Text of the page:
Relating forced climate change to natural variability and emergent dynamics of the climate-economy system
Thesis or dissertation
University of Exeter
This thesis is in two parts. The first part considers a theoretical relationship between the natural variability of a stochastic model and its response to a small change in forcing. Over a large enough scale, both the real climate and a climate model are characterised as stochastic dynamical systems. The dynamics of the systems are encoded in the probabilities that the systems move from one state into another. When the systems’ states are discretised and listed, then transition matrices of all these transition probabilities may be formed. The responses of the systems to a small change in forcing are expanded in terms of the eigenfunctions and eigenvalues of the Fokker-Planck equations governing the systems’ transition densities, which may be estimated from the eigenvalues and eigenvectors of the transition matrices. Smoothing the data with a Gaussian kernel improves the estimate of the eigenfunctions, but not the eigenvalues. The significance of differences in two systems’ eigenvalues and eigenfunctions is considered. Three time series from HadCM3 are compared with corresponding series from ERA-40 and the eigenvalues derived from the three pairs of series differ significantly. The second part analyses a model of the coupled climate-economic system, which suggests that the pace of economic growth needs to be reduced and the resilience to climate change needs to be increased in order to avoid a collapse of the human economy. The model condenses the climate-economic system into just three variables: a measure of human wealth, the associated accumulation of greenhouse gases, and the consequent level of global warming. Global warming is assumed to dictate the pace of economic growth. Depending on the sensitivity of economic growth to global warming, the model climate-economy system either reaches an equilibrium or oscillates in century-scale booms and busts.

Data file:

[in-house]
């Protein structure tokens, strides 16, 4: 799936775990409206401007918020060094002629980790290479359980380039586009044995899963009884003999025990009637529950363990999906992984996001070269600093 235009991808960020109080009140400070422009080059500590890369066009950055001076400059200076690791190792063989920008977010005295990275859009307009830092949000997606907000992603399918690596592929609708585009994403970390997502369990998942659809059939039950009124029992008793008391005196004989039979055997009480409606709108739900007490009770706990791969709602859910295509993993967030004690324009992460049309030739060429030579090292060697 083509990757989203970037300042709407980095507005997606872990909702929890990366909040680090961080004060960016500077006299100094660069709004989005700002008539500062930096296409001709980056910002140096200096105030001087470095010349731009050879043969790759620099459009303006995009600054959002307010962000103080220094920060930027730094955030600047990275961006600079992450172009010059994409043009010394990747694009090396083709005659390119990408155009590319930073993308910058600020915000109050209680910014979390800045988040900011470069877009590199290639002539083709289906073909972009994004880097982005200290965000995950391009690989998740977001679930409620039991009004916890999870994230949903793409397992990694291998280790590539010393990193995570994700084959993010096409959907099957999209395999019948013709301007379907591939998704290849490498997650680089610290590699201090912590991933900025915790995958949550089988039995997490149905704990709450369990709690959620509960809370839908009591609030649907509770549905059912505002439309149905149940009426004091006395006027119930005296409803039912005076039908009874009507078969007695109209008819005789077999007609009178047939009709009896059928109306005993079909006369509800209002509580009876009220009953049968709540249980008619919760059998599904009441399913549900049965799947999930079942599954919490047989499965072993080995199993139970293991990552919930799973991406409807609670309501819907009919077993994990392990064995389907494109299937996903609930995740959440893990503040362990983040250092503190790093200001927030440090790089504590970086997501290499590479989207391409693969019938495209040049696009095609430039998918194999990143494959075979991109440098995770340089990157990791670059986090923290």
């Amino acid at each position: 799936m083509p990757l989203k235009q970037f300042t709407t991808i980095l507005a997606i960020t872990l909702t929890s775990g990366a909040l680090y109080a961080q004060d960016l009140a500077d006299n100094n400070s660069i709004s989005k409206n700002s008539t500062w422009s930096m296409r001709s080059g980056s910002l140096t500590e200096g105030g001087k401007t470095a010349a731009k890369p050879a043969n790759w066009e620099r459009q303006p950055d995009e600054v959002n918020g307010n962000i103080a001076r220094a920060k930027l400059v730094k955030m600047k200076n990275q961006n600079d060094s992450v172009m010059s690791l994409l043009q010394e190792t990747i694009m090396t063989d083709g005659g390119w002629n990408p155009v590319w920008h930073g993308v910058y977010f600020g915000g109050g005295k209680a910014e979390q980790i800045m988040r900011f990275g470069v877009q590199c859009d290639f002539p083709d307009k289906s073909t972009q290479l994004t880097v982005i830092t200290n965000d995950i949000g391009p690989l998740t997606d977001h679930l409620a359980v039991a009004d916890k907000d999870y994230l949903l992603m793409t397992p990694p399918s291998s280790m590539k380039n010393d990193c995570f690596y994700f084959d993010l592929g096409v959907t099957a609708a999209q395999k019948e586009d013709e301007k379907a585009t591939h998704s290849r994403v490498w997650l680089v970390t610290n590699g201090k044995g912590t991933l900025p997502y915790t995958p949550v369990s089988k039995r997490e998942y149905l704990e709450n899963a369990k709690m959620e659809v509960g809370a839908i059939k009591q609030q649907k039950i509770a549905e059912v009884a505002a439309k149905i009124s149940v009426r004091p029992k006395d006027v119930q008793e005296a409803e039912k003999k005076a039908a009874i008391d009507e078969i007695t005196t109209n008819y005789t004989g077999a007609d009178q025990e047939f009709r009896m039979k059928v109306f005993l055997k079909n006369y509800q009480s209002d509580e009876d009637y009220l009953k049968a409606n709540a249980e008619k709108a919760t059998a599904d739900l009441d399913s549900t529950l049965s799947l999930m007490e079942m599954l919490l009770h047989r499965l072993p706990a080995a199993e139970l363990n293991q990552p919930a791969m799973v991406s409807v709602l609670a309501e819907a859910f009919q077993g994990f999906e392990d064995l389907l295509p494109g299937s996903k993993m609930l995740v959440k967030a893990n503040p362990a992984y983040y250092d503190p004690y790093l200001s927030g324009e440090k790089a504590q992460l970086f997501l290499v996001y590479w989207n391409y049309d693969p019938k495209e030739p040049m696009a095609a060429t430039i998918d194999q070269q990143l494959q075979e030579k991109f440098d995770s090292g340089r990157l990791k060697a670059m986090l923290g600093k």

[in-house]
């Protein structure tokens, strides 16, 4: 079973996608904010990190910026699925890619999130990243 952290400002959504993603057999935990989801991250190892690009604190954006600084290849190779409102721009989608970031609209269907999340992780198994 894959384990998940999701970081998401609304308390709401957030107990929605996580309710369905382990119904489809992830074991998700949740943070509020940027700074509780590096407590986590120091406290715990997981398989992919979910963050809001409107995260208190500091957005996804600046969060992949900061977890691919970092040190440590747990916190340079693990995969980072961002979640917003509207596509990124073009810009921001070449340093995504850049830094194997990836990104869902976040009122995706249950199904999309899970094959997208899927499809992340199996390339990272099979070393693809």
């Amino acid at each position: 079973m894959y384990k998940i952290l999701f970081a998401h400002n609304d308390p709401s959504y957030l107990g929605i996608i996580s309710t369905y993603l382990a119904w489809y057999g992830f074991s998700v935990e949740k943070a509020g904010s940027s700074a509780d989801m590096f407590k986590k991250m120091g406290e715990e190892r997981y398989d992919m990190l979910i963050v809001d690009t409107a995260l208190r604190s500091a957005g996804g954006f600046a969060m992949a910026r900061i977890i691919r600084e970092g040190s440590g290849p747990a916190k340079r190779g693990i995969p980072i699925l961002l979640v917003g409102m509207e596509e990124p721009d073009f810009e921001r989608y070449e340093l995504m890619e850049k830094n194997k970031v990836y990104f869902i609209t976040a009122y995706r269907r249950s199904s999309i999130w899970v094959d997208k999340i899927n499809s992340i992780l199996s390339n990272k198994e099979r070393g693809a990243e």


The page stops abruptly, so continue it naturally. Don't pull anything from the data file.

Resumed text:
Natural Environment Resources Council. Met Office
PhD in Mathematics